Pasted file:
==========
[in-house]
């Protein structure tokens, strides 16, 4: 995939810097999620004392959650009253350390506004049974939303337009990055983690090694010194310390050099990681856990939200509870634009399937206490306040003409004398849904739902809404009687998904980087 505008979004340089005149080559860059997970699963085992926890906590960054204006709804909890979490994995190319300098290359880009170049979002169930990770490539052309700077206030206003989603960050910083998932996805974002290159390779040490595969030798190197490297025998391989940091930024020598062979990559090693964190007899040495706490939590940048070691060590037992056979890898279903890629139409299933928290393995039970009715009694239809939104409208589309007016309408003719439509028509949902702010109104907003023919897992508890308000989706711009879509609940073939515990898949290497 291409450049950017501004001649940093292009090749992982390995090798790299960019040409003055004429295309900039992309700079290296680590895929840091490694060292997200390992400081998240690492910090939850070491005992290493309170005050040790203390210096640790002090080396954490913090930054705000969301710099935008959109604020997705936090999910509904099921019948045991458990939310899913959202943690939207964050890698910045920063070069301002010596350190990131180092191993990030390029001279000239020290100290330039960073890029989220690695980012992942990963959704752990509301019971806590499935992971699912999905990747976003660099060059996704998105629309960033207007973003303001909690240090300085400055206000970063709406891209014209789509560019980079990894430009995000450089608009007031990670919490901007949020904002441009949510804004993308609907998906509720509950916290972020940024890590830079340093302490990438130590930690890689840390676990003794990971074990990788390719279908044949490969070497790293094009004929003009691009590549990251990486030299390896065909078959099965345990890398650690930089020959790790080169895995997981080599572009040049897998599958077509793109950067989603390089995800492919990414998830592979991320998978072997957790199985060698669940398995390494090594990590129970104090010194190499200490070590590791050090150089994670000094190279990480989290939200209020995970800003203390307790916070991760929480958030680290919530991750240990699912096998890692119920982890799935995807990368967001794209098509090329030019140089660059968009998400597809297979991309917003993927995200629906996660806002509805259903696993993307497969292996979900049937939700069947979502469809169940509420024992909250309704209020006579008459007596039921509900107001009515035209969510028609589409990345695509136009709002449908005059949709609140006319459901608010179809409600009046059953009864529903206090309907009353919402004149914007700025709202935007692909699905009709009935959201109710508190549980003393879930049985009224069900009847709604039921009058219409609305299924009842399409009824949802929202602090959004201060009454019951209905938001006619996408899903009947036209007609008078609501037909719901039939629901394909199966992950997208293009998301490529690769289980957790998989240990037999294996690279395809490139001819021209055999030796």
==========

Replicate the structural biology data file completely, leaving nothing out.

[in-house]
């Protein structure tokens, strides 16, 4: 995939810097999620004392959650009253350390506004049974939303337009990055983690090694010194310390050099990681856990939200509870634009399937206490306040003409004398849904739902809404009687998904980087 505008979004340089005149080559860059997970699963085992926890906590960054204006709804909890979490994995190319300098290359880009170049979002169930990770490539052309700077206030206003989603960050910083998932996805974002290159390779040490595969030798190197490297025998391989940091930024020598062979990559090693964190007899040495706490939590940048070691060590037992056979890898279903890629139409299933928290393995039970009715009694239809939104409208589309007016309408003719439509028509949902702010109104907003023919897992508890308000989706711009879509609940073939515990898949290497 291409450049950017501004001649940093292009090749992982390995090798790299960019040409003055004429295309900039992309700079290296680590895929840091490694060292997200390992400081998240690492910090939850070491005992290493309170005050040790203390210096640790002090080396954490913090930054705000969301710099935008959109604020997705936090999910509904099921019948045991458990939310899913959202943690939207964050890698910045920063070069301002010596350190990131180092191993990030390029001279000239020290100290330039960073890029989220690695980012992942990963959704752990509301019971806590499935992971699912999905990747976003660099060059996704998105629309960033207007973003303001909690240090300085400055206000970063709406891209014209789509560019980079990894430009995000450089608009007031990670919490901007949020904002441009949510804004993308609907998906509720509950916290972020940024890590830079340093302490990438130590930690890689840390676990003794990971074990990788390719279908044949490969070497790293094009004929003009691009590549990251990486030299390896065909078959099965345990890398650690930089020959790790080169895995997981080599572009040049897998599958077509793109950067989603390089995800492919990414998830592979991320998978072997957790199985060698669940398995390494090594990590129970104090010194190499200490070590590791050090150089994670000094190279990480989290939200209020995970800003203390307790916070991760929480958030680290919530991750240990699912096998890692119920982890799935995807990368967001794209098509090329030019140089660059968009998400597809297979991309917003993927995200629906996660806002509805259903696993993307497969292996979900049937939700069947979502469809169940509420024992909250309704209020006579008459007596039921509900107001009515035209969510028609589409990345695509136009709002449908005059949709609140006319459901608010179809409600009046059953009864529903206090309907009353919402004149914007700025709202935007692909699905009709009935959201109710508190549980003393879930049985009224069900009847709604039921009058219409609305299924009842399409009824949802929202602090959004201060009454019951209905938001006619996408899903009947036209007609008078609501037909719901039939629901394909199966992950997208293009998301490529690769289980957790998989240990037999294996690279395809490139001819021209055999030796």